Climate action in a post-Trump world: game over or business as usual?
As part of edie's Sustainability Leadership Month of editorial content, Grosvenor's group sustainability director Kate Brown has penned this exclusive opinion piece, explaining the need for businesses to develop clear action plans and drive forward with sustainability leadership, regardless of the turbulent political backdrop.
Just over a year ago, Paris played host to a fierce debate on the future of our planet at the COP21 UN Climate Change Conference. The resultant Paris Agreement saw the nations of the world committing to a set of resolutions, principal among which was holding the increase in the global average temperature to well below 2 C above pre-industrial levels.
With the follow-up COP22 meeting in Marrakech having recently concluded, it is worth reflecting on where we are a year on from that momentous occasion.
The situation is balanced on a knife edge.
On the one hand, US President-elect Donald Trump has refused to rule out reneging on the historic Paris Agreement.
On the other, the UK has reiterated its commitment to cutting carbon emissions by 80% by 2050 since the Brexit vote. This commitment stands regardless of any changes to economic circumstances that might be caused by the predicted disruption of leaving the European Union.
Other nations, such as China, have called on the US to continue to cooperate on tackling climate change. The country argued that Trump would be “denying the wishes of the entire planet” if he backed out of negotiations.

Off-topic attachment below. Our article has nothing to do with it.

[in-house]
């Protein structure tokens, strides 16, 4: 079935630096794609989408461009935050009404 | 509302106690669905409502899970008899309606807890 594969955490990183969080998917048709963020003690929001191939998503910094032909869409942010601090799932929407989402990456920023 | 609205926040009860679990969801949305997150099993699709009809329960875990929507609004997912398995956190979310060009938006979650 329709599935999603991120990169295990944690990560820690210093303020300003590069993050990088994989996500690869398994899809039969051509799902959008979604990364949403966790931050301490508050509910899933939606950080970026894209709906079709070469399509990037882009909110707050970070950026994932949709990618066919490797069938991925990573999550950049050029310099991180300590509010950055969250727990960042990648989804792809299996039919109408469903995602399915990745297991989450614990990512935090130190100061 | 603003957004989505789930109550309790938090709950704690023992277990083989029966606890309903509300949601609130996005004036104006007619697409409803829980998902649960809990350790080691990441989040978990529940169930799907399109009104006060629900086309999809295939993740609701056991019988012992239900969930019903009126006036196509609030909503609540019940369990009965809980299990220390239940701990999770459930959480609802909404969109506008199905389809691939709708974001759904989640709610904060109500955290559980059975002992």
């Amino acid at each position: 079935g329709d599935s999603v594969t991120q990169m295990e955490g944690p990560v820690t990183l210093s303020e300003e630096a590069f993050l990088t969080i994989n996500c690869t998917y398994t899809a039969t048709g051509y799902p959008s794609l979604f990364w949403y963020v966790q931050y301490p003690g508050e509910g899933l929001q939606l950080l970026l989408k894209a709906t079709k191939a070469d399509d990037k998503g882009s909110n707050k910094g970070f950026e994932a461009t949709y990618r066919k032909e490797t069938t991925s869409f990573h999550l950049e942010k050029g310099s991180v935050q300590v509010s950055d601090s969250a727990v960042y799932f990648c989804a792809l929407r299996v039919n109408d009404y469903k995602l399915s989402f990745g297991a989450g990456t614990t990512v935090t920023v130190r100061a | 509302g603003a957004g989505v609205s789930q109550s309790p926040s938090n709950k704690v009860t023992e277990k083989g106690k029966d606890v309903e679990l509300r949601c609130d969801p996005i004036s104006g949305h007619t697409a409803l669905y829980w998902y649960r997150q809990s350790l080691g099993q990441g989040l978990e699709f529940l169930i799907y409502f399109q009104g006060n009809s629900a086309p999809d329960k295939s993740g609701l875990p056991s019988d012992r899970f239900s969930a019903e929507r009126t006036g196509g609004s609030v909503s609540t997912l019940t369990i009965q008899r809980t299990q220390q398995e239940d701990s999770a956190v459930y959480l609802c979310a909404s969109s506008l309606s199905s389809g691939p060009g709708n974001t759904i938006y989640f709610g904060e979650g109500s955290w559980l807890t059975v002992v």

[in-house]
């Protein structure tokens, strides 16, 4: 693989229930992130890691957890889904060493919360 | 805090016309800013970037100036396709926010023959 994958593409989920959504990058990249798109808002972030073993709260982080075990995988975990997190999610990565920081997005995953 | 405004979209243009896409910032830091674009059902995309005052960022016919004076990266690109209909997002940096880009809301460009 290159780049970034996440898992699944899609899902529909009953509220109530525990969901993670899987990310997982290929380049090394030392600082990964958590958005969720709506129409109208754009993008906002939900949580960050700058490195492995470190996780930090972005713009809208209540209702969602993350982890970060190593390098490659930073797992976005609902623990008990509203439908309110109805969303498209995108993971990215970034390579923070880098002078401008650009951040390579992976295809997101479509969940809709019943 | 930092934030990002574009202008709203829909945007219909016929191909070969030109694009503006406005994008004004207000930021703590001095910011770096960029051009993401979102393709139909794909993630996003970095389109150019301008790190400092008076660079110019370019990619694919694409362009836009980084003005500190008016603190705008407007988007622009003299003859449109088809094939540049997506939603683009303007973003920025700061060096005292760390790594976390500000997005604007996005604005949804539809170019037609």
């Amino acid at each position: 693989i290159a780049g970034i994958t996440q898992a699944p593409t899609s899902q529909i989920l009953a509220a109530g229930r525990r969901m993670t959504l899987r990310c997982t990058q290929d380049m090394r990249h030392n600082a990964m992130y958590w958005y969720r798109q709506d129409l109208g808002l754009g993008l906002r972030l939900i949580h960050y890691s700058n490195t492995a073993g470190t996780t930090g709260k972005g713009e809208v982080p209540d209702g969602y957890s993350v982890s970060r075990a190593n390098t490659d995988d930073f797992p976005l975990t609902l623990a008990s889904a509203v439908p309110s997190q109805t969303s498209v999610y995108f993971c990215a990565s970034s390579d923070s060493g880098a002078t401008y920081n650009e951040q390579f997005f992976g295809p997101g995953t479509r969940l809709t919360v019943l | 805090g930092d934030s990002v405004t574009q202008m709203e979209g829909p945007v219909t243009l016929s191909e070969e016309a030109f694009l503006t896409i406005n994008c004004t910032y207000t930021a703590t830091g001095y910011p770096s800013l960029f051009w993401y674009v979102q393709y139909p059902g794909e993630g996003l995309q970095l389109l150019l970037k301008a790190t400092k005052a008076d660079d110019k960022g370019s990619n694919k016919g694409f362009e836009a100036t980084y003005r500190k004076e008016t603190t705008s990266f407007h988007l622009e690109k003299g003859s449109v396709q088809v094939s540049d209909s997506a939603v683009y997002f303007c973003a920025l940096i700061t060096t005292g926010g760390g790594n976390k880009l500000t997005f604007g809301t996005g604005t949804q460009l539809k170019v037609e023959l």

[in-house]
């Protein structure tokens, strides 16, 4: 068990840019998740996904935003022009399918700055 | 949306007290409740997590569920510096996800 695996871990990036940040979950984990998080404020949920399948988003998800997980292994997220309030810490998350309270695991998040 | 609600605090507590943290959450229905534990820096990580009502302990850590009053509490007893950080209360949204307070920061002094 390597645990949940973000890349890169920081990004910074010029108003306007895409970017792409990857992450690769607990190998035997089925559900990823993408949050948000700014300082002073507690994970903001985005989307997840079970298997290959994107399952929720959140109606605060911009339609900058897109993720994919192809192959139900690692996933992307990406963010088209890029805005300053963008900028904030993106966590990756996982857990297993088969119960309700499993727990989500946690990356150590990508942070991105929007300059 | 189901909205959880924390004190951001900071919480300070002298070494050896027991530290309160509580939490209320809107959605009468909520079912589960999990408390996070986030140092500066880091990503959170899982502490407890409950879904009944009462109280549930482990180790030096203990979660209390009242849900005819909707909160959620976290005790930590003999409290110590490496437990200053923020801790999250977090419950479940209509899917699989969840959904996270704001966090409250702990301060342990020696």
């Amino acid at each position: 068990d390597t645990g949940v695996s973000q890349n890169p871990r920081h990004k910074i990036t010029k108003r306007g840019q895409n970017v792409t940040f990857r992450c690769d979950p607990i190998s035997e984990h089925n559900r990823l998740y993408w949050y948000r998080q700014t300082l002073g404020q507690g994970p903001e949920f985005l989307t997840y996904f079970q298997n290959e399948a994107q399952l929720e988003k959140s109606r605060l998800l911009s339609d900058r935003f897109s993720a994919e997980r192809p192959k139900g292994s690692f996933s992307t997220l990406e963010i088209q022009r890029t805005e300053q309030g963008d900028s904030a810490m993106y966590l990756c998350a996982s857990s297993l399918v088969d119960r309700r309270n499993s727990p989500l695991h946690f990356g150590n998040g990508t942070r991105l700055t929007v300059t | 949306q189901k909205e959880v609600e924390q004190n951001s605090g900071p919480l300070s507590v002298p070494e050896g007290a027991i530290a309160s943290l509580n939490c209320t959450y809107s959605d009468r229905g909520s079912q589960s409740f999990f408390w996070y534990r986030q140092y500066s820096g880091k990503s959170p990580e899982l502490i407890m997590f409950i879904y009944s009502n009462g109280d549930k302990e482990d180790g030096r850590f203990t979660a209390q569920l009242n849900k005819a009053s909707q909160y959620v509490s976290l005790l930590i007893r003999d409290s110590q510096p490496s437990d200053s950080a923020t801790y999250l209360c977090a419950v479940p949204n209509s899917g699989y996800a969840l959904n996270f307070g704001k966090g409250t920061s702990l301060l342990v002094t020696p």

Indeed, the global consensus feels unusually strong. A total of 195 nations adopted the Paris Agreement – the first ever legally-binding climate deal – and to date 27 of these, accounting for nearly 40% of global greenhouse gas emissions, have subsequently ratified it.
We also have received cautiously optimistic news from the Global Carbon Project that emissions have remained flat at 36 billion tonnes for the third consecutive year. This comes despite steady global growth.
It is too early to tell what decision Trump will take on climate change, as with so much else. What is important is that we find a way to push forward and to focus our attention on how we can all contribute – as businesses and as individuals.
As ever, the detail will be all-important. Sector-by-sector, we need to come up with clear action plans, turning top-line guidance into a real framework for collective action and concrete results.
That applies particularly to my own sector, real estate, which accounts for around 30% of global carbon emissions.
I recently hosted a roundtable at our flagship eco-efficient retrofit project at 119 Ebury Street in London, which aims to meet the 2050 target of 80% reduction in carbon emissions, but in a listed residential building. We explored the issue of action on climate change in the company of experts from the private and public sectors, including academics, journalists and sustainability specialists.
We determined three key action points for the real estate industry.
The first is the need for strong leadership. More groups within government and private enterprise, on both a local and national level, will need to take risks, innovate and experiment in pursuit of industry-leading breakthroughs.